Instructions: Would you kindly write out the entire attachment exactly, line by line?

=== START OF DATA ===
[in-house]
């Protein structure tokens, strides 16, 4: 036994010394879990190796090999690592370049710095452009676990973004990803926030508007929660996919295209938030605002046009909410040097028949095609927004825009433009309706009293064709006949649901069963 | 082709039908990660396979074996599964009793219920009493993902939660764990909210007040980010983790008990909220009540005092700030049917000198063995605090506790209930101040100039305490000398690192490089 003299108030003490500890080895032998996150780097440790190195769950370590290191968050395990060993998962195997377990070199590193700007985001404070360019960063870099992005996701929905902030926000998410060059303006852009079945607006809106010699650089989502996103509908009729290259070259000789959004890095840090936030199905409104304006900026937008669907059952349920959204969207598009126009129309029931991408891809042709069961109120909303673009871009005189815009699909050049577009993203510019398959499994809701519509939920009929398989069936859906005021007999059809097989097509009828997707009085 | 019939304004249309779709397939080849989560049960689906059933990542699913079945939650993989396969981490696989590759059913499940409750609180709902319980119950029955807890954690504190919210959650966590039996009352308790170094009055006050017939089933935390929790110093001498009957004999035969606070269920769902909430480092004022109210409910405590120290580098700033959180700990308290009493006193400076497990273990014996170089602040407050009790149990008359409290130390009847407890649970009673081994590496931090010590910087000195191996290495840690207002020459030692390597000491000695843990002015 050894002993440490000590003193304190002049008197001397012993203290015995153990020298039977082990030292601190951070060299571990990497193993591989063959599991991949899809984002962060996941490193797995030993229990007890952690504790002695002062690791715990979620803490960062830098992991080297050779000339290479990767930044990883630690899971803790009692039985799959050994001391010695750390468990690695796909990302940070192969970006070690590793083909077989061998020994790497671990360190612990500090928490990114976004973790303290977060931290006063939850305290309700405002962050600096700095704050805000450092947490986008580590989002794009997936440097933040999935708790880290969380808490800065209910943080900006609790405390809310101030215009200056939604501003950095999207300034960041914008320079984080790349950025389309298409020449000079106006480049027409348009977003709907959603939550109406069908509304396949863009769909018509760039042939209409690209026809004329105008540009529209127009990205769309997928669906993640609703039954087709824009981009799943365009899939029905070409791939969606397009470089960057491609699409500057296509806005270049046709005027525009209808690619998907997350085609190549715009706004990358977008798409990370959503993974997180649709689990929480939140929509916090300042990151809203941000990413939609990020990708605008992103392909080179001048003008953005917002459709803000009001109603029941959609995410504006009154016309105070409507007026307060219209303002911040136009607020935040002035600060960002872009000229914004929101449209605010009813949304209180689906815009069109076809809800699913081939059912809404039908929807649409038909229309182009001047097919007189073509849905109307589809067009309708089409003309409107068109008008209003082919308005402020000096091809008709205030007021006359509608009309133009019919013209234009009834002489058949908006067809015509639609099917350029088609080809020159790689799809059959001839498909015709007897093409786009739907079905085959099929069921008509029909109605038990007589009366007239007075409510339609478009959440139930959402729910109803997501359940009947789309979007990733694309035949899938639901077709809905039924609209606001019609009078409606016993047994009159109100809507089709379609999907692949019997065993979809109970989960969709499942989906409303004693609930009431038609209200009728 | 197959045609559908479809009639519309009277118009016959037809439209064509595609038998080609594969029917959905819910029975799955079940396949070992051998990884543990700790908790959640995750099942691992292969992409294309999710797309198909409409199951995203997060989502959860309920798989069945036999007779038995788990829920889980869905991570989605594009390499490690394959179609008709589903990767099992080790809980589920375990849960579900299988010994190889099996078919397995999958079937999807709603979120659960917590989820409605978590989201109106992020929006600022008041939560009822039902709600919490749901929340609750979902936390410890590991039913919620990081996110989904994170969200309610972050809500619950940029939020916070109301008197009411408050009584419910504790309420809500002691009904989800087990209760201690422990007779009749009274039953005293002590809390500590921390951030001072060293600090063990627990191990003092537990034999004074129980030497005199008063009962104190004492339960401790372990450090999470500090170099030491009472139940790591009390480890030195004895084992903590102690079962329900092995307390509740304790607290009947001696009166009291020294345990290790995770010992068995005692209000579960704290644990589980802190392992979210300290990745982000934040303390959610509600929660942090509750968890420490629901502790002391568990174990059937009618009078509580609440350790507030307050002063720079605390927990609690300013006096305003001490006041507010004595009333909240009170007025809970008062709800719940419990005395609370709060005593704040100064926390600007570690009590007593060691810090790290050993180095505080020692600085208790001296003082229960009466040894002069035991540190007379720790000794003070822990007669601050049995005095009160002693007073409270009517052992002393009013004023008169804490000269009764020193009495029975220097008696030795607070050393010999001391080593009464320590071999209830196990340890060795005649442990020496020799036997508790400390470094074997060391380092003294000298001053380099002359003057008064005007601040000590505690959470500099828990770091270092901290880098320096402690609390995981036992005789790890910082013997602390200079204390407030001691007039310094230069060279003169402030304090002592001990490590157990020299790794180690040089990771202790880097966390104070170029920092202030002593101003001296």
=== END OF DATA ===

[in-house]
């Protein structure tokens, strides 16, 4: 036994010394879990190796090999690592370049710095452009676990973004990803926030508007929660996919295209938030605002046009909410040097028949095609927004825009433009309706009293064709006949649901069963 | 082709039908990660396979074996599964009793219920009493993902939660764990909210007040980010983790008990909220009540005092700030049917000198063995605090506790209930101040100039305490000398690192490089 003299108030003490500890080895032998996150780097440790190195769950370590290191968050395990060993998962195997377990070199590193700007985001404070360019960063870099992005996701929905902030926000998410060059303006852009079945607006809106010699650089989502996103509908009729290259070259000789959004890095840090936030199905409104304006900026937008669907059952349920959204969207598009126009129309029931991408891809042709069961109120909303673009871009005189815009699909050049577009993203510019398959499994809701519509939920009929398989069936859906005021007999059809097989097509009828997707009085 | 019939304004249309779709397939080849989560049960689906059933990542699913079945939650993989396969981490696989590759059913499940409750609180709902319980119950029955807890954690504190919210959650966590039996009352308790170094009055006050017939089933935390929790110093001498009957004999035969606070269920769902909430480092004022109210409910405590120290580098700033959180700990308290009493006193400076497990273990014996170089602040407050009790149990008359409290130390009847407890649970009673081994590496931090010590910087000195191996290495840690207002020459030692390597000491000695843990002015 050894002993440490000590003193304190002049008197001397012993203290015995153990020298039977082990030292601190951070060299571990990497193993591989063959599991991949899809984002962060996941490193797995030993229990007890952690504790002695002062690791715990979620803490960062830098992991080297050779000339290479990767930044990883630690899971803790009692039985799959050994001391010695750390468990690695796909990302940070192969970006070690590793083909077989061998020994790497671990360190612990500090928490990114976004973790303290977060931290006063939850305290309700405002962050600096700095704050805000450092947490986008580590989002794009997936440097933040999935708790880290969380808490800065209910943080900006609790405390809310101030215009200056939604501003950095999207300034960041914008320079984080790349950025389309298409020449000079106006480049027409348009977003709907959603939550109406069908509304396949863009769909018509760039042939209409690209026809004329105008540009529209127009990205769309997928669906993640609703039954087709824009981009799943365009899939029905070409791939969606397009470089960057491609699409500057296509806005270049046709005027525009209808690619998907997350085609190549715009706004990358977008798409990370959503993974997180649709689990929480939140929509916090300042990151809203941000990413939609990020990708605008992103392909080179001048003008953005917002459709803000009001109603029941959609995410504006009154016309105070409507007026307060219209303002911040136009607020935040002035600060960002872009000229914004929101449209605010009813949304209180689906815009069109076809809800699913081939059912809404039908929807649409038909229309182009001047097919007189073509849905109307589809067009309708089409003309409107068109008008209003082919308005402020000096091809008709205030007021006359509608009309133009019919013209234009009834002489058949908006067809015509639609099917350029088609080809020159790689799809059959001839498909015709007897093409786009739907079905085959099929069921008509029909109605038990007589009366007239007075409510339609478009959440139930959402729910109803997501359940009947789309979007990733694309035949899938639901077709809905039924609209606001019609009078409606016993047994009159109100809507089709379609999907692949019997065993979809109970989960969709499942989906409303004693609930009431038609209200009728 | 197959045609559908479809009639519309009277118009016959037809439209064509595609038998080609594969029917959905819910029975799955079940396949070992051998990884543990700790908790959640995750099942691992292969992409294309999710797309198909409409199951995203997060989502959860309920798989069945036999007779038995788990829920889980869905991570989605594009390499490690394959179609008709589903990767099992080790809980589920375990849960579900299988010994190889099996078919397995999958079937999807709603979120659960917590989820409605978590989201109106992020929006600022008041939560009822039902709600919490749901929340609750979902936390410890590991039913919620990081996110989904994170969200309610972050809500619950940029939020916070109301008197009411408050009584419910504790309420809500002691009904989800087990209760201690422990007779009749009274039953005293002590809390500590921390951030001072060293600090063990627990191990003092537990034999004074129980030497005199008063009962104190004492339960401790372990450090999470500090170099030491009472139940790591009390480890030195004895084992903590102690079962329900092995307390509740304790607290009947001696009166009291020294345990290790995770010992068995005692209000579960704290644990589980802190392992979210300290990745982000934040303390959610509600929660942090509750968890420490629901502790002391568990174990059937009618009078509580609440350790507030307050002063720079605390927990609690300013006096305003001490006041507010004595009333909240009170007025809970008062709800719940419990005395609370709060005593704040100064926390600007570690009590007593060691810090790290050993180095505080020692600085208790001296003082229960009466040894002069035991540190007379720790000794003070822990007669601050049995005095009160002693007073409270009517052992002393009013004023008169804490000269009764020193009495029975220097008696030795607070050393010999001391080593009464320590071999209830196990340890060795005649442990020496020799036997508790400390470094074997060391380092003294000298001053380099002359003057008064005007601040000590505690959470500099828990770091270092901290880098320096402690609390995981036992005789790890910082013997602390200079204390407030001691007039310094230069060279003169402030304090002592001990490590157990020299790794180690040089990771202790880097966390104070170029920092202030002593101003001296």